Worldwide, an estimated 4.3 million doctors are needed, according to the WHO.
Dr Kassahun Desalegn serves as department head and assistant professor of dermatovenereology at the University of Gondar, College of Medicine and Health Sciences, in northern Ethiopia. He explains “I practice in a university hospital where I am the only dermatologist for 6 million people. Ethiopia as a whole has a population of 80 million, but only one doctor for every 40,000 people. The United States, where many African health workers end up practicing, has one doctor for every 500 people...Where are all the doctors? When I started practicing medicine in 2004, there were 200 newly graduated doctors all over the country. Only a third of them are now in practice. A third work in international organisations in the country and a third have moved to practice abroad...This shortage of doctors and other health professionals has led many people to turn to alternative medicine as a treatment option. As a result, 80 percent of Ethiopians prefer traditional healing, which can often be harmful when used as the only treatment. Most of my patients have used spiritual healing such as drinking holy water, for diseases they believe to be caused by evil spirits, or applied traditional herbs before coming to me.”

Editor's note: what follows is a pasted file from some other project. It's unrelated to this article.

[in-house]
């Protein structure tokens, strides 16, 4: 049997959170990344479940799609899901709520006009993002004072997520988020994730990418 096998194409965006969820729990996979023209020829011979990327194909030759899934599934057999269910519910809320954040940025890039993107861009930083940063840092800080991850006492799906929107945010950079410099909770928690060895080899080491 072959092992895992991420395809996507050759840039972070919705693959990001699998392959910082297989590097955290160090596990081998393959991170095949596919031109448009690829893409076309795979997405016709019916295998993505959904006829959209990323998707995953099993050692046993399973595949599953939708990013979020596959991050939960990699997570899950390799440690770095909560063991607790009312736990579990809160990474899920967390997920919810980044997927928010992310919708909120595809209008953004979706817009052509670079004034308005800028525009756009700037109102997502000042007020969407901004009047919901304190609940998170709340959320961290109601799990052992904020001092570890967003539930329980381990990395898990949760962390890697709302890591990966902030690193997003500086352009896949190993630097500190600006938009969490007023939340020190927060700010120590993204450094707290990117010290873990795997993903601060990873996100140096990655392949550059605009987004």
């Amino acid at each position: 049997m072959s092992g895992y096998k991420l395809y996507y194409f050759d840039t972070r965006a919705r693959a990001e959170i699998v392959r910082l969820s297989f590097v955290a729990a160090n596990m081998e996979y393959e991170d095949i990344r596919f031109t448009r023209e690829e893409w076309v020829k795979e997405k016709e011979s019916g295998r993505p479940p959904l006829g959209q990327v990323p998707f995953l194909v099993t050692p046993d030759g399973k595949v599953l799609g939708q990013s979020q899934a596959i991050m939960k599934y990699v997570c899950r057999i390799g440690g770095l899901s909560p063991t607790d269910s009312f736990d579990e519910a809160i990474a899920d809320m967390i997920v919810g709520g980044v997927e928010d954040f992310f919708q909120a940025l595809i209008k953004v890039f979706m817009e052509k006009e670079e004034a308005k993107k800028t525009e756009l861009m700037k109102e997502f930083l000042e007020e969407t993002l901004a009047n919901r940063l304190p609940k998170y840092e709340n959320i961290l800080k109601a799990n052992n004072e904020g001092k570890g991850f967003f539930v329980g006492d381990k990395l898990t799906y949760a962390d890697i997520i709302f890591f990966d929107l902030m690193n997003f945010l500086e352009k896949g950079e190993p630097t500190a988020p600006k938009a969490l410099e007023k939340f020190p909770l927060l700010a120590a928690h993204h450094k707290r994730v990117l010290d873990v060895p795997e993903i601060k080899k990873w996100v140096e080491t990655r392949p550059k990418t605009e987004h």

Nearly 30 percent of African doctors leave to work abroad after graduation. Dr Lee Jong-Wook, the past director general of the World Health Organization (WHO), has said that brain drain from Africa is severely hobbling the continent’s fight against HIV/AIDS. Africa loses billions of dollars and countless lives because of doctor migration. Poor countries have attempted to tackle this problem through task-shifting - training middle- and lower-level healthcare providers to do higher-level tasks - developed nations insist on high-skilled and specialised care, which continues and accelerates the medical brain drain from developing to developed countries. Destination countries should avoid recruiting doctors from countries with critical health manpower shortage. In May 2010, the WHO developed the Global Code of Practice on the International Recruitment of Health Personnel to mitigate damage to low-income countries struggling to meet the basic health needs of their populations. Unfortunately, its implementation, both by developed and developing countries, has faced enormous challenges. Only Norway has formally adopted this code.
“African governments should provide much better compensation for doctors. Improved wages, pension, housing, tax benefits, childcare, and medical insurance will bring immediate and dramatic results. My colleagues earn monthly wages ranging from $150 in Ethiopia to $2,000 in Botswana, though many employers can pay more. The same doctor can earn up to 50 times more in a Western country...